- Court: 9th Circuit Court of Appeals Archives
- Area(s) of Law: Criminal Law
- Date Filed: 04-17-2014
- Case #: 12-10202
- Judge(s)/Court Below: Circuit Judge Fisher for the Court; Circuit Judge Berzon; Partial Concurrence and Partial Dissent by Circuit Judge Alarcón
- Full Text Opinion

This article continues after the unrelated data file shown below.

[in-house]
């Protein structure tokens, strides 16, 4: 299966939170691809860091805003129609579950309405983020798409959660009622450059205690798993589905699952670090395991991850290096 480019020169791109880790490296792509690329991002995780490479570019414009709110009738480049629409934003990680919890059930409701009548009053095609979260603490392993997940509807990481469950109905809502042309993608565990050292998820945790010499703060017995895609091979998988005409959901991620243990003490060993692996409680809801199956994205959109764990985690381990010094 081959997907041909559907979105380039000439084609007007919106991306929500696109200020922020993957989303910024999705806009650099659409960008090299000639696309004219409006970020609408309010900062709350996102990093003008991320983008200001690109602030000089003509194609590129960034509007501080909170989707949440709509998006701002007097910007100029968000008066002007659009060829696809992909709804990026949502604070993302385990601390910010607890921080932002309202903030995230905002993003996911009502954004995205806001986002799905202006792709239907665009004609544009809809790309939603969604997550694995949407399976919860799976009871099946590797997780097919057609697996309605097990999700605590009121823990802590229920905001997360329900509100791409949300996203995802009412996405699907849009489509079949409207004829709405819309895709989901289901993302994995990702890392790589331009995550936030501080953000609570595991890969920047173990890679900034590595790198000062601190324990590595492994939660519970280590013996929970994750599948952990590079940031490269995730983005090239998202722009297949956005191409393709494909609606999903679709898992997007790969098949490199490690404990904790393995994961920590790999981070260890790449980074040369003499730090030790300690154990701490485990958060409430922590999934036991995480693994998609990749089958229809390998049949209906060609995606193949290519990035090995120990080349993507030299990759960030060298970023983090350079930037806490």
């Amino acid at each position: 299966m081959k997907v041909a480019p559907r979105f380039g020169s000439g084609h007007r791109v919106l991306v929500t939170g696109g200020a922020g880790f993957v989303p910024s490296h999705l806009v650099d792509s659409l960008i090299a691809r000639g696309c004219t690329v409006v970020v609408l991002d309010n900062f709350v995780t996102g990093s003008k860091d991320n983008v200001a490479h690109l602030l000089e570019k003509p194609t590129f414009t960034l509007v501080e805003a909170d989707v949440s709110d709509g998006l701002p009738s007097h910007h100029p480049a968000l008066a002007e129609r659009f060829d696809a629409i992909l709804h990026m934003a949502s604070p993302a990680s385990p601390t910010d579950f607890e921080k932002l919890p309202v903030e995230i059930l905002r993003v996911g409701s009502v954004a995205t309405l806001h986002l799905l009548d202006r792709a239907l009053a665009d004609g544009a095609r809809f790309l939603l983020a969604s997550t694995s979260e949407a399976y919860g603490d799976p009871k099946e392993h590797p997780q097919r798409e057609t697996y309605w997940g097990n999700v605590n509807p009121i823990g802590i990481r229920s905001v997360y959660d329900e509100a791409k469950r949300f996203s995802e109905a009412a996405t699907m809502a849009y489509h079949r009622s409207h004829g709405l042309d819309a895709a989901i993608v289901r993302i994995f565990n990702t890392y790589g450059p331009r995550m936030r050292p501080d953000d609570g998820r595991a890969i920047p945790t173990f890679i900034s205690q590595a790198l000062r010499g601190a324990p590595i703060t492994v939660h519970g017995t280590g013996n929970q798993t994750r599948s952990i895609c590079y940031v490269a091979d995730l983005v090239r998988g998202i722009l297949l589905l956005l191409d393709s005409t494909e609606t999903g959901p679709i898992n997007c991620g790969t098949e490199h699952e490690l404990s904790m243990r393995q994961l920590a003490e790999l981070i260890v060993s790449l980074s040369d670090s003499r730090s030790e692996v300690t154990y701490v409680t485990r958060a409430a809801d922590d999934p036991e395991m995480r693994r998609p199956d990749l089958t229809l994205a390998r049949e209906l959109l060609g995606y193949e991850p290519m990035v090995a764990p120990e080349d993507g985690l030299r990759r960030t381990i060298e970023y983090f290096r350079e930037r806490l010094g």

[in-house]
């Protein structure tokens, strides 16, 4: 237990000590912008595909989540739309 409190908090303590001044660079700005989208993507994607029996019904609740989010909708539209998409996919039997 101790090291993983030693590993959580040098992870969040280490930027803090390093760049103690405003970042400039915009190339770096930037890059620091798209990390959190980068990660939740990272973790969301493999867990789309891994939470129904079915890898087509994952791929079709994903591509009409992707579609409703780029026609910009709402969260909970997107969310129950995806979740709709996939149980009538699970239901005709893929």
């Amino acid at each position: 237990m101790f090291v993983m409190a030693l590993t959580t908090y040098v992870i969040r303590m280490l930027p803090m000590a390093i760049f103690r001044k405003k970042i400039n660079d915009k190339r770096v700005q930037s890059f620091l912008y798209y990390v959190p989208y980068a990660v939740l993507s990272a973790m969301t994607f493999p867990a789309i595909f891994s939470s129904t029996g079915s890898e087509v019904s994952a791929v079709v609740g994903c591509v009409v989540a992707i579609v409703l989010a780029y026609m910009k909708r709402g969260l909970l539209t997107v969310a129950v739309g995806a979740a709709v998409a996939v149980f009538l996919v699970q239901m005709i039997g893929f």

Eric Leon Christian was charged with two counts of transmitting, through interstate commerce, email communications containing threats to injure others. Christian tried to use the defense of diminished capacity, as evidenced by the testimony of an expert witness who evaluated his competency to stand trial for an unrelated state court proceeding. The district court excluded the expert testimony on the sole basis that the Christian’s expert examined him for competency, as opposed to diminished capacity. On appeal, Christian argued that he was incapable of the specific intent required by the charged offense. The Ninth Circuit held that instead of focusing exclusively on the legal standards governing the conclusions the expert was asked to draw, the district court should have determined whether the expert’s testimony would have been relevant and helpful to the jury in evaluating Christian’s diminished capacity defense. The panel stated that the district court overlooked the psychological test results underlying the opinion in terms of whether they would have helped the jury decide whether Christian had the capacity to form the specific intent to threaten, when he sent the emails at issue. The panel also held that the district court’s error was not harmless because it prevented Christian from providing an evidentiary basis for his defense, which removes his ability to retain a jury instruction on diminished capacity. Additionally, the panel extended the holding of Estate of Barabin v. AstenJohnson, Inc., to require “a new trial when a district court erroneously admits prejudicial expert testimony” in a criminal, as well as a civil trial. VACATED and REMANDED.